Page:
Prime Minister Narendra Modi and Congress leader Rahul Gandhi sparred in battleground Gujarat on Sunday where the former claimed leaders of the opposition party held a secret meeting with current and former Pakistani officials a day ahead of Mani Shankar Aiyar's "neech" jibe against him.
Modi claimed there was an attempt by Pakistan to interfere in the Gujarat polls.
Alleged Muslim appeasement and the Gujarat riots were also back on the table even as BJP chief Amit Shah raked up the issue of funding of Congress-backed Dalit candidate Jignesh Mewani by hardline Muslim outfit PFI.
Rahul Gandhi, set to assume the reins of the Congress in a few days from now, amid the acrimony-filled campaign, attacked Modi but promised he would not use even one "galat shabd" (wrong word) against the prime minister, remarks that came in the wake of Aiyar's "neech" barb that may not have gone down well with a section of Gujarati voters.
Modi also raised questions about the alleged appeal by former director general (DG) of the Pakistan Army Sardar Arshad Rafiq for making senior Congress leader Ahmed Patel the chief minister of Gujarat.
"There were media reports yesterday about a meeting at Mani Shankar Aiyar's house. It was attended by Pakistan's high commissioner, Pakistan's former foreign minister, India's former vice president and former prime minister Manmohan Singh," Modi told an election rally at Palanpur.
The meeting at Aiyar's house continued for almost three hours, Modi said, adding "the next day, Mani Shankar Aiyar said Modi is "neech" (a vile man). This is a serious matter."
"(On one hand) Pakistan Army's former DG is interfering in Gujarat's election, on the other, Pakistani people are holding a meeting at Mani Shankar Aiyar's house. After that meeting, people of Gujarat, backward communities, poor people and Modi were insulted. Don't you think such events raise doubts?" Modi said.
Congress spokesman Randeep Surjewala, however, rubbished Modi's claim, terming it as "baseless".
"Holding the country's topmost post, Modiji is making baseless allegations. Modiji is worried, dejected, angry. Such a statement has no truth or fact, and is based on lies. Such a behaviour is unbecoming of a prime minister," Surjewala told reporters in Ahmedabad.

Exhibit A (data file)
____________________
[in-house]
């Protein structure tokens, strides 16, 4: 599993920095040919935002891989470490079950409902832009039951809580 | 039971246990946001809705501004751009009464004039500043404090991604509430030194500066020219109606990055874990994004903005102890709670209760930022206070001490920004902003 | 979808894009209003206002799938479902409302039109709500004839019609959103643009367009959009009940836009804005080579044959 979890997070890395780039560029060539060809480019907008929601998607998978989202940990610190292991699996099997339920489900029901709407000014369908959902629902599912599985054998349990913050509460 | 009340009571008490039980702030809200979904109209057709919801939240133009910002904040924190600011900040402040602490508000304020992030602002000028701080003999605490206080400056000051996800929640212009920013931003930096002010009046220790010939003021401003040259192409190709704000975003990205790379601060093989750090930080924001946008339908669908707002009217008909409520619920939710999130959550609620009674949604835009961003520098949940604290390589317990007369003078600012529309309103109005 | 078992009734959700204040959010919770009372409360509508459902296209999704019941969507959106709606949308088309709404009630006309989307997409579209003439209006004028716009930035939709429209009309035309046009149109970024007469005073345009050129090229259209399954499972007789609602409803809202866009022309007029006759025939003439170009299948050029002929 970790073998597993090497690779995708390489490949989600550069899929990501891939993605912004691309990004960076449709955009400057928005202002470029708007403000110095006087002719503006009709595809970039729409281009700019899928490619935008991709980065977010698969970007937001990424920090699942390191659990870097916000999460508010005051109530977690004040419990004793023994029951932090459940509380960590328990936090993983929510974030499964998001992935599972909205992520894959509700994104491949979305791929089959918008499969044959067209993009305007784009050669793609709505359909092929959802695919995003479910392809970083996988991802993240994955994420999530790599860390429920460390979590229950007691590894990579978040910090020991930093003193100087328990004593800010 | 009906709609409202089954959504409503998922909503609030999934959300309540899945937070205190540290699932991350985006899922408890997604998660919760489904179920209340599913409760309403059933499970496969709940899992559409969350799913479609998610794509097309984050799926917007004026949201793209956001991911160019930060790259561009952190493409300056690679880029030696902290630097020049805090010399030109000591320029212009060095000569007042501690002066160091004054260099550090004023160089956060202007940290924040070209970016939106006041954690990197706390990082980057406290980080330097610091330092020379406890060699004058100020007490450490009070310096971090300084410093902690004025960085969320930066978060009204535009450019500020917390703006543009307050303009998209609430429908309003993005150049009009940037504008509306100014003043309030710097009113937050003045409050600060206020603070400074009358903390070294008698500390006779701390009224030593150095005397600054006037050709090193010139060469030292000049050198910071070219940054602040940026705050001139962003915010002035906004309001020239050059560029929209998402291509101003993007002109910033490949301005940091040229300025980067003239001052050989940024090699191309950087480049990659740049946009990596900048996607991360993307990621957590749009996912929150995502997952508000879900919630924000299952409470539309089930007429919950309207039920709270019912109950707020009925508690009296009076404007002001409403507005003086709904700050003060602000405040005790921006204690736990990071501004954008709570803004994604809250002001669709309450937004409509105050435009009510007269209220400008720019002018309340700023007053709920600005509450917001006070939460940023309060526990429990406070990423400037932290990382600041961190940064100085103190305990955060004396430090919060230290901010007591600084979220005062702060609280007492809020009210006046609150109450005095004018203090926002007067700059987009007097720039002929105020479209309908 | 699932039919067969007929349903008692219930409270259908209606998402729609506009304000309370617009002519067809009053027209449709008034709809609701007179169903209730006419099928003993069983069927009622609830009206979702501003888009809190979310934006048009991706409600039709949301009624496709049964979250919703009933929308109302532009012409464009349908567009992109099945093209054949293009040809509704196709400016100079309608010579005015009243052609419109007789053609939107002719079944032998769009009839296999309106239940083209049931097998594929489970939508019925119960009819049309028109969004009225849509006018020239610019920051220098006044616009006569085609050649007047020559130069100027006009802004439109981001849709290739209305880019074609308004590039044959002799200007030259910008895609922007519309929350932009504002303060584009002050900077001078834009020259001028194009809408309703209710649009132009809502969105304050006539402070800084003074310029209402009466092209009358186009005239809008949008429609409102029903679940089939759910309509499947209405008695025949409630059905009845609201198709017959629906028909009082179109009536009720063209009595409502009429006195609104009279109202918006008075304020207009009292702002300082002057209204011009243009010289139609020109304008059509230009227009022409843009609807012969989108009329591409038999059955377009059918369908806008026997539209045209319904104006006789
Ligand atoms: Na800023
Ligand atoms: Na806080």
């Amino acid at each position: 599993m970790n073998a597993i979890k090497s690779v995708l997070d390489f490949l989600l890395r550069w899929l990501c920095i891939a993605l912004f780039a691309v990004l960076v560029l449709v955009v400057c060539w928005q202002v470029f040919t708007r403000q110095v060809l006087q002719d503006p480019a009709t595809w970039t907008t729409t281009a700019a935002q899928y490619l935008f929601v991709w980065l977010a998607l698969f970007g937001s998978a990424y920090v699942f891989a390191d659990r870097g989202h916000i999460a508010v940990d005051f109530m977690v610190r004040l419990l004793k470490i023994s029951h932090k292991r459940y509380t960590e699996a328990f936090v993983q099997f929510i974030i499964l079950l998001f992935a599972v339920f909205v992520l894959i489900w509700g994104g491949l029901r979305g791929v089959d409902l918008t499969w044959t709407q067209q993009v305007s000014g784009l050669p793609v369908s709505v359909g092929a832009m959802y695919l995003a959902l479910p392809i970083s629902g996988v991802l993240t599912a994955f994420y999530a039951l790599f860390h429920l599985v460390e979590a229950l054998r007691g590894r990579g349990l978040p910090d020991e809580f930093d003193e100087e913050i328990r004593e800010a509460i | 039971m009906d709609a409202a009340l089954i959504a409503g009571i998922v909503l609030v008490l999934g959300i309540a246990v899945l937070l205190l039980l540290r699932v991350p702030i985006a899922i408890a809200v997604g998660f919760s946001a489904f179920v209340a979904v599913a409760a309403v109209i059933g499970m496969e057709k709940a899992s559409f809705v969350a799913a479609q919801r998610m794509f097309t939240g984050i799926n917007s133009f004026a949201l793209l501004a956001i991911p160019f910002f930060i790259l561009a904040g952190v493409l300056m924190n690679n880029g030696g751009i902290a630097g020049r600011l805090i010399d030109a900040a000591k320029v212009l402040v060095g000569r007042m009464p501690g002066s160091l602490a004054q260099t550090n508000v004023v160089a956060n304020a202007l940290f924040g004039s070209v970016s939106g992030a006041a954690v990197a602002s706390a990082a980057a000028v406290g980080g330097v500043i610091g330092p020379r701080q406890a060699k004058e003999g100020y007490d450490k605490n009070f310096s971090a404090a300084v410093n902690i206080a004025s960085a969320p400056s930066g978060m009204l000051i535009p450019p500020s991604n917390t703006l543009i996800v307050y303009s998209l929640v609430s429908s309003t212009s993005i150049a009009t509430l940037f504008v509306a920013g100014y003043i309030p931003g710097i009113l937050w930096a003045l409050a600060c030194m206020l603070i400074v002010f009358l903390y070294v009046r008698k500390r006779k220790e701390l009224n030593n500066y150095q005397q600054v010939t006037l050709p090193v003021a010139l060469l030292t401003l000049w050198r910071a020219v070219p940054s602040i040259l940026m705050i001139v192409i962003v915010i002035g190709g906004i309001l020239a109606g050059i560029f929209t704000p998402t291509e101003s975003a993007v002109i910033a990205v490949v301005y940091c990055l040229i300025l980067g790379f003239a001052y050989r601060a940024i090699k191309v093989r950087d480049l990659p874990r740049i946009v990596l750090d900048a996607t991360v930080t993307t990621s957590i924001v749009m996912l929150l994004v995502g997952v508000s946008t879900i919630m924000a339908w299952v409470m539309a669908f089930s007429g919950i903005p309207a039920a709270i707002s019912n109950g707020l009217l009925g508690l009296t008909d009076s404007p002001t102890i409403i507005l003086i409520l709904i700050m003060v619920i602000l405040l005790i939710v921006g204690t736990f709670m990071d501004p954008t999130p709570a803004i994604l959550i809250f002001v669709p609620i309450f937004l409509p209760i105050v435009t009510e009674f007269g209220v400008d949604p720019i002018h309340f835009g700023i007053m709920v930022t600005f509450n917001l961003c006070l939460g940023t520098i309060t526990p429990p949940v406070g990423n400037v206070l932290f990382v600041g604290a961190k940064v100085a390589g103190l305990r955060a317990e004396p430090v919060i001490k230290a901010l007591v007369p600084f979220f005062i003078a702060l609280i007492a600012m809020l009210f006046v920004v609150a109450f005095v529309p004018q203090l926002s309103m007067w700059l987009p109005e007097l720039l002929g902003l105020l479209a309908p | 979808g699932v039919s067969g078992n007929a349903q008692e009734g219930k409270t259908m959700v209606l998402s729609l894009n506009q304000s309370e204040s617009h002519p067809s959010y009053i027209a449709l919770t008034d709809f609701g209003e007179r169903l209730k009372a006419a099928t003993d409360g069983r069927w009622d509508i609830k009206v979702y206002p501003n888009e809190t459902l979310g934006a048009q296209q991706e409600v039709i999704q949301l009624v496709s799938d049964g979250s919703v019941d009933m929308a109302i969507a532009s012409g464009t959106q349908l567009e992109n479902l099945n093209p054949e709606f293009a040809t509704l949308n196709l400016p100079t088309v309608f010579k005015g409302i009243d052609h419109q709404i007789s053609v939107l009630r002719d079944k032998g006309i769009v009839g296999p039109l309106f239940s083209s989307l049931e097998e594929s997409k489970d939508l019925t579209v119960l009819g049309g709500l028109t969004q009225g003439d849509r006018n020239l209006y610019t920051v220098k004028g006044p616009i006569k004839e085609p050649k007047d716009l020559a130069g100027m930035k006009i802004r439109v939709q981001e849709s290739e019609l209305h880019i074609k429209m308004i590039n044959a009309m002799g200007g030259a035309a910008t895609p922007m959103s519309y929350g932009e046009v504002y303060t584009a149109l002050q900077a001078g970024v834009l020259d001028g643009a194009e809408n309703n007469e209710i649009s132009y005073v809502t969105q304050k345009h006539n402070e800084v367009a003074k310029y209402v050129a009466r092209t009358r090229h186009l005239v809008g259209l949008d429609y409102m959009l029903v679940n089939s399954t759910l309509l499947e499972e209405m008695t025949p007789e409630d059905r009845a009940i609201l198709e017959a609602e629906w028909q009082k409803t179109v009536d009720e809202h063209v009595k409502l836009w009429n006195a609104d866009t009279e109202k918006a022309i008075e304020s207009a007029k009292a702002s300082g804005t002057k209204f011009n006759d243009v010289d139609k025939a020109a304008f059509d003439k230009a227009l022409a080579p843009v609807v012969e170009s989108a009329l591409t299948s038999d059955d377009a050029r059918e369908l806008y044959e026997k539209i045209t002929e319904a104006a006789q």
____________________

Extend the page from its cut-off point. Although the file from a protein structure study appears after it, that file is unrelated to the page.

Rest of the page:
The prime minister, who did not speak much due to sore throat at the Palanpur rally, slammed the Congress for spreading a "false propaganda" that the Modi government worked only for the rich.
Modi cited the case of Genabhai Patel, a progressive farmer from Banaskantha district who was recently conferred with 'Padma Shri', to claim his government's pro-poor credentials.
Gandhi, who began his second day of campaigning for the second phase of poll scheduled for December 14 after offering prayers at Lord Krishna's Ranchhod Raiji Mandir here, claimed Modi frequently changed the election planks and now he was left with nothing to speak about but himself and the Congress.
"You claim you have finished the Congress. If it were so, why would you devote half your speech to Congress and half to yourself?" he asked the prime minister.
"I have respect for the post of the prime minister. He can say whatever he wants to, I will not use a single (galat shabd) wrong word against him," Gandhi told an election rally in Kalol.
Gandhi, who is all set to become Congress president in a few days from now, said "truth has cornered" the prime minister and that the Congress will "defeat the BJP, not by anger, but with love".
He accused the prime minister of making "false promises" to people about employment, depositing Rs 15 lakh in the accounts of each person from black money brought back from abroad, and remunerative prices for farm produce.
Gandhi alleged the Modi government gave benefits to the tune of Rs 33,000 crore to the Tatas for the Nano car project.
"Over six-and-a-half lakh acres were acquired by the government and thousands of acres given to the Tatas. People did not get water from Narmada, but the Tatas got," he said.
Earlier, addressing a rally at Dakor, the Congress leader attacked Modi over demonetisation and GST, saying the note ban helped all "thieves" convert their "black money into white" and the "Gabbar Singh Tax" destroyed small businesses and rendered one lakh people jobless.
The issue of 2002 communal riots and Muslim appeasement was back in the electoral discourse, with BJP chief Amit Shah claiming Charan Singh, a Congress spokesman, had asked the prime minister on television to visit the Jama Masjid to seek forgiveness for the 2002 Gujarat riots.
"The entire country knows that allegations by Congress-backed NGOs against Modi regarding the 2002 riots were rejected by the Supreme Court. But this Congress leader in 2017, for the sake of vote bank politics, is asking Modi to go to the Jama Masjid to apologise for the 2002 riots," Shah told reporters in Ahmedabad.
Speaking about Dalit leader Jignesh Mevani, Shah alleged he accepted donations from an outfit linked to the PFI (Popular Front of India).
"Mevani's photographs accepting funds from a PFI-linked outfit went viral (on social media). The entire country knows about the anti-national activities of PFI," he said, claiming the organisation was trying to recruit people for terror group ISIS.
"The Congress first indulged in caste politics. Now, 2-3 days prior to the first phase of voting, when they could see their defeat, the Congress has gone back to politics of minority appeasement," Shah said.